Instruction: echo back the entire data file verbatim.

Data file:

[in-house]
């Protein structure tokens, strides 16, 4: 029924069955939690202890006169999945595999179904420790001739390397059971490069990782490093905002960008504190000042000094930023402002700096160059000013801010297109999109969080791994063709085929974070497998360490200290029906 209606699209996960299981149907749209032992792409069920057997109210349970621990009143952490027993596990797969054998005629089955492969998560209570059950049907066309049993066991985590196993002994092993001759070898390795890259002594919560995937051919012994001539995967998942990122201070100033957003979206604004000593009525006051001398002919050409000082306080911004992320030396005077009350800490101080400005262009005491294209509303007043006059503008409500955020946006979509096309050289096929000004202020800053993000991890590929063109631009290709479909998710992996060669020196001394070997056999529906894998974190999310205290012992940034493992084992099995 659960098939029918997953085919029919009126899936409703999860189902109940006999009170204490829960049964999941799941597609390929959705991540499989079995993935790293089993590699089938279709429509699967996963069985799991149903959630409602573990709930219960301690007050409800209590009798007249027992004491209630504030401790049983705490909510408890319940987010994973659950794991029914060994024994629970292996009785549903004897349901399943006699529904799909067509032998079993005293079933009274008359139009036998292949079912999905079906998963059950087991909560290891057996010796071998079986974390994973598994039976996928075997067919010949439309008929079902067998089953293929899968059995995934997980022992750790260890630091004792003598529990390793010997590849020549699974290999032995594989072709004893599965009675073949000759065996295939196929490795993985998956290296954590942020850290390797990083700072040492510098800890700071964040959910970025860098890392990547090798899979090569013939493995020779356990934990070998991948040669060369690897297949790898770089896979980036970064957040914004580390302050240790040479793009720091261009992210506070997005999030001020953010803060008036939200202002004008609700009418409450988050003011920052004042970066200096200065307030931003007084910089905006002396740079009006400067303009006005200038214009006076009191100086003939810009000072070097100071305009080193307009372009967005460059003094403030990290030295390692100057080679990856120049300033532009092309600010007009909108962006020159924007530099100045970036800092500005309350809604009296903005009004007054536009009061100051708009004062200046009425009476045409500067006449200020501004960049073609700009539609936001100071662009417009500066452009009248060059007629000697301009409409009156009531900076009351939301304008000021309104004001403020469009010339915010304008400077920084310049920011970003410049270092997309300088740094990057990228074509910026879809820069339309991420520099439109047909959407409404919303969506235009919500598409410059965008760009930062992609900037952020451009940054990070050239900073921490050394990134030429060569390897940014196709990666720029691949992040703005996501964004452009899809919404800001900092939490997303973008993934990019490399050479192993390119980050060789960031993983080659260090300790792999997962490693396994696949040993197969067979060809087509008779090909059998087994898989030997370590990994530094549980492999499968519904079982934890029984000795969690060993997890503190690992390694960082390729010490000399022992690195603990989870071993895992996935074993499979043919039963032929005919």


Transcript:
[in-house]
């Protein structure tokens, strides 16, 4: 029924069955939690202890006169999945595999179904420790001739390397059971490069990782490093905002960008504190000042000094930023402002700096160059000013801010297109999109969080791994063709085929974070497998360490200290029906 209606699209996960299981149907749209032992792409069920057997109210349970621990009143952490027993596990797969054998005629089955492969998560209570059950049907066309049993066991985590196993002994092993001759070898390795890259002594919560995937051919012994001539995967998942990122201070100033957003979206604004000593009525006051001398002919050409000082306080911004992320030396005077009350800490101080400005262009005491294209509303007043006059503008409500955020946006979509096309050289096929000004202020800053993000991890590929063109631009290709479909998710992996060669020196001394070997056999529906894998974190999310205290012992940034493992084992099995 659960098939029918997953085919029919009126899936409703999860189902109940006999009170204490829960049964999941799941597609390929959705991540499989079995993935790293089993590699089938279709429509699967996963069985799991149903959630409602573990709930219960301690007050409800209590009798007249027992004491209630504030401790049983705490909510408890319940987010994973659950794991029914060994024994629970292996009785549903004897349901399943006699529904799909067509032998079993005293079933009274008359139009036998292949079912999905079906998963059950087991909560290891057996010796071998079986974390994973598994039976996928075997067919010949439309008929079902067998089953293929899968059995995934997980022992750790260890630091004792003598529990390793010997590849020549699974290999032995594989072709004893599965009675073949000759065996295939196929490795993985998956290296954590942020850290390797990083700072040492510098800890700071964040959910970025860098890392990547090798899979090569013939493995020779356990934990070998991948040669060369690897297949790898770089896979980036970064957040914004580390302050240790040479793009720091261009992210506070997005999030001020953010803060008036939200202002004008609700009418409450988050003011920052004042970066200096200065307030931003007084910089905006002396740079009006400067303009006005200038214009006076009191100086003939810009000072070097100071305009080193307009372009967005460059003094403030990290030295390692100057080679990856120049300033532009092309600010007009909108962006020159924007530099100045970036800092500005309350809604009296903005009004007054536009009061100051708009004062200046009425009476045409500067006449200020501004960049073609700009539609936001100071662009417009500066452009009248060059007629000697301009409409009156009531900076009351939301304008000021309104004001403020469009010339915010304008400077920084310049920011970003410049270092997309300088740094990057990228074509910026879809820069339309991420520099439109047909959407409404919303969506235009919500598409410059965008760009930062992609900037952020451009940054990070050239900073921490050394990134030429060569390897940014196709990666720029691949992040703005996501964004452009899809919404800001900092939490997303973008993934990019490399050479192993390119980050060789960031993983080659260090300790792999997962490693396994696949040993197969067979060809087509008779090909059998087994898989030997370590990994530094549980492999499968519904079982934890029984000795969690060993997890503190690992390694960082390729010490000399022992690195603990989870071993895992996935074993499979043919039963032929005919």